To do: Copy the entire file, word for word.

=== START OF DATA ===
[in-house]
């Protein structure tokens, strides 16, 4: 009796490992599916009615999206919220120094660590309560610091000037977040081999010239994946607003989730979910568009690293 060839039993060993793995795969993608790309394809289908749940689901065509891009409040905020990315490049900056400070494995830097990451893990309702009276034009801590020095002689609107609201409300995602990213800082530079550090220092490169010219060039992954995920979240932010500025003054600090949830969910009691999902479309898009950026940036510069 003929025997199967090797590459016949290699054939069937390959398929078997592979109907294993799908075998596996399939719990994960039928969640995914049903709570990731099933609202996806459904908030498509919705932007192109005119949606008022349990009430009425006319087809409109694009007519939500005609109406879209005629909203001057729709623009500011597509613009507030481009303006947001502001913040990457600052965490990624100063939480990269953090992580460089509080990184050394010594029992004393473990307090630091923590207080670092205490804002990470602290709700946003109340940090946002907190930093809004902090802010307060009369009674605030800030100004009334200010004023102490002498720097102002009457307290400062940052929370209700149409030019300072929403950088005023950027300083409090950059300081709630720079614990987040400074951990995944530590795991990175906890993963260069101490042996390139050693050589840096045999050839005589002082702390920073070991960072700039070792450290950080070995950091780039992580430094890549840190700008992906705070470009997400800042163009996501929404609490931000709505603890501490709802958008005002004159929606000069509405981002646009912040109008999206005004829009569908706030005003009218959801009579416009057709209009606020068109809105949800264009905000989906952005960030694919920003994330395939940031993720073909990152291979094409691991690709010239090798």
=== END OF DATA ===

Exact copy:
[in-house]
């Protein structure tokens, strides 16, 4: 009796490992599916009615999206919220120094660590309560610091000037977040081999010239994946607003989730979910568009690293 060839039993060993793995795969993608790309394809289908749940689901065509891009409040905020990315490049900056400070494995830097990451893990309702009276034009801590020095002689609107609201409300995602990213800082530079550090220092490169010219060039992954995920979240932010500025003054600090949830969910009691999902479309898009950026940036510069 003929025997199967090797590459016949290699054939069937390959398929078997592979109907294993799908075998596996399939719990994960039928969640995914049903709570990731099933609202996806459904908030498509919705932007192109005119949606008022349990009430009425006319087809409109694009007519939500005609109406879209005629909203001057729709623009500011597509613009507030481009303006947001502001913040990457600052965490990624100063939480990269953090992580460089509080990184050394010594029992004393473990307090630091923590207080670092205490804002990470602290709700946003109340940090946002907190930093809004902090802010307060009369009674605030800030100004009334200010004023102490002498720097102002009457307290400062940052929370209700149409030019300072929403950088005023950027300083409090950059300081709630720079614990987040400074951990995944530590795991990175906890993963260069101490042996390139050693050589840096045999050839005589002082702390920073070991960072700039070792450290950080070995950091780039992580430094890549840190700008992906705070470009997400800042163009996501929404609490931000709505603890501490709802958008005002004159929606000069509405981002646009912040109008999206005004829009569908706030005003009218959801009579416009057709209009606020068109809105949800264009905000989906952005960030694919920003994330395939940031993720073909990152291979094409691991690709010239090798």